Since the appointment of David Stern as NBA (National Basketball Association) Commis-sioner more than 25 years ago, the sporting body has gradually developed into one of the slickest marketing operations in world sport.
Last week, the NBA announced that Toronto Raptors would play two games against the New Jersey Nets in London - the first time the league has played regular season fixtures in Europe.
The contest at The O2 may not set US fans' hearts racing, but Steve Martin, chief executive of M&C Saatchi Sport and Entertainment, predicts great success for the UK event, based purely on the strength of the NBA brand. 'That's the beauty of the NBA. You wouldn't see that (interest in a match between two average English teams playing in the US) even with the Barclays Premier League,' he says.
Interest from brands in 'NBA London 2011' is already high, and with good reason. Max Hamilton, senior director of business development for NBA in Europe, says the league will be offering brands 'innovative platform firsts'. He adds that the back-to-back London games will be broadcast nationally as well as locally in the US, although negotiations for the broadcast rights are still ongoing.
Such deals will offer opportunities to brands targeting the US market, as has been the case with the Wembley-based NFL (National Football League) games. 'In the NFL there are no shirt sponsors or advertising hoardings. (The UK game) is the only one where there is a chance to advertise pitchside. Given the popularity of (American football) in the US, it means brands get value for money,' says Alastair Kirk-wood, managing director of NFL UK.
Another facet for UK brands to try to tap into is the NBA's success as a lifestyle brand, thanks in part to its association with urban culture. Nike's Air Jordan brand, launched in the mid-80s for player Michael Jordan, continues to earn the company millions of dollars each year. Today, Nike's most popular basketball range is fronted by LeBron James, and despite the player commanding a $90m (£58m) fee, the tie-up still represents value for money for the brand. 'King' James' announcement this summer that he was to join the Miami Heat was turned into a one-hour spectacle on national TV, while his presentation ceremony to Miami fans the following week was on an unparalleled scale - both gained Nike a great deal of publicity.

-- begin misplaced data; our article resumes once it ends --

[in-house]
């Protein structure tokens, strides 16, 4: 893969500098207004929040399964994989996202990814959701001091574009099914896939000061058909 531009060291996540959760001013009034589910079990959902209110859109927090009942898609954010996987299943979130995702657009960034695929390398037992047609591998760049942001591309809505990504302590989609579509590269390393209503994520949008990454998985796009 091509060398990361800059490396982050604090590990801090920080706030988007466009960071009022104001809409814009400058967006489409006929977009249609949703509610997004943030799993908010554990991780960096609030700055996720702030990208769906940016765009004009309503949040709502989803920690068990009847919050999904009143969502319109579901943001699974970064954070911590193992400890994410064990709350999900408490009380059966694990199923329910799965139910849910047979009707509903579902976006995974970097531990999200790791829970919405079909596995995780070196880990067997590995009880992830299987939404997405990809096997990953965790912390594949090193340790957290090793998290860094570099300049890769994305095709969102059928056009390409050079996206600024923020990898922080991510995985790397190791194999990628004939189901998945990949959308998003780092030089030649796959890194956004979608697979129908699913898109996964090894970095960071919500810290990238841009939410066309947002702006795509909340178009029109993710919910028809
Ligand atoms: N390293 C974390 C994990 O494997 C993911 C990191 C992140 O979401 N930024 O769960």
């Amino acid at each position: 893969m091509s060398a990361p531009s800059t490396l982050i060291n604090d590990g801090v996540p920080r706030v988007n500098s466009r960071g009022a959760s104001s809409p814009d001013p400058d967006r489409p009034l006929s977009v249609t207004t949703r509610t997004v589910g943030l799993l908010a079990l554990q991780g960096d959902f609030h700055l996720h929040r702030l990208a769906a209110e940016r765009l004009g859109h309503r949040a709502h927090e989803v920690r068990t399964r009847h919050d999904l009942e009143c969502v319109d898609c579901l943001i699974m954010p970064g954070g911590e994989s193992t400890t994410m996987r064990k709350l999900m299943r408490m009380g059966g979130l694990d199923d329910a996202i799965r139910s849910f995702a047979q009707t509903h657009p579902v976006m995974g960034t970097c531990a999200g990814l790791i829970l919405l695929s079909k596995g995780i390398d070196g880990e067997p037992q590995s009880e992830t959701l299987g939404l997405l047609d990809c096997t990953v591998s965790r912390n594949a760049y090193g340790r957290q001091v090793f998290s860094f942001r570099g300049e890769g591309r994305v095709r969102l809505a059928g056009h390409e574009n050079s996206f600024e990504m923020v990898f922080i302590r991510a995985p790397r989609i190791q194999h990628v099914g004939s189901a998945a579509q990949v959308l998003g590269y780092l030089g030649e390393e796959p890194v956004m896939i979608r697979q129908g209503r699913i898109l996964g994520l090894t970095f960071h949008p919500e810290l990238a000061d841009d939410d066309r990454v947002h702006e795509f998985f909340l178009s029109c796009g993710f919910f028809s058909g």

An NBA franchise based perman-ently in London would be ideal to grow the fan-base and give UK brands a more sustained timeframe to reach their audience. However, the logistics make this an unrealistic outcome. NBA teams currently play 82 regular season games a year prior to the NBA playoffs, which means racking up a lot of air miles. In contrast, NFL teams play 16 regular season games a year.
However, Martin points out that it is the nature of 'one-off' US sports visits to the UK that adds to the appeal and glamour. 'It's easy to generate an audience, but how sustainable is it if you were to have four, five or six games in a row?', he asks. 'Now it's all about the circus coming to town and the excitement that brings.'
The NBA is a marketing success both online and offline and uses its assets effectively. Any brand associat-ed with it reaps the benefits. It reaches out to its global audience through social media more effectively than any other sports league, and Hamilton stresses the opportunities this gives brand partners. Today, the NBA boasts the highest number of followers for a sport on Twitter and Facebook, with more than 5m combined.
The NBA also uses its foreign players to great effect to promote the brand back in their home countries. In particular, it has appealed to the Chinese market through Houston Rockets' 7ft 6ins star Yao Ming.
With the London Olympics just two years away, the NBA now has a great opportunity to promote its two British players, Luol Deng and Ben Gordon, to the UK market ahead of 2012, and in doing so continue to boost its own profile in the country.
215 - The number of countries to which the 2009-10 NBA season was broadcast (41 different languages).
99.4m - The global audience reached by the 2010 NBA finals, a 40% increase on 2009.
28.2m people in the US watched the last game of the 2010 NBA finals, the highest number for an individual match since Game 6 of the 1998 finals.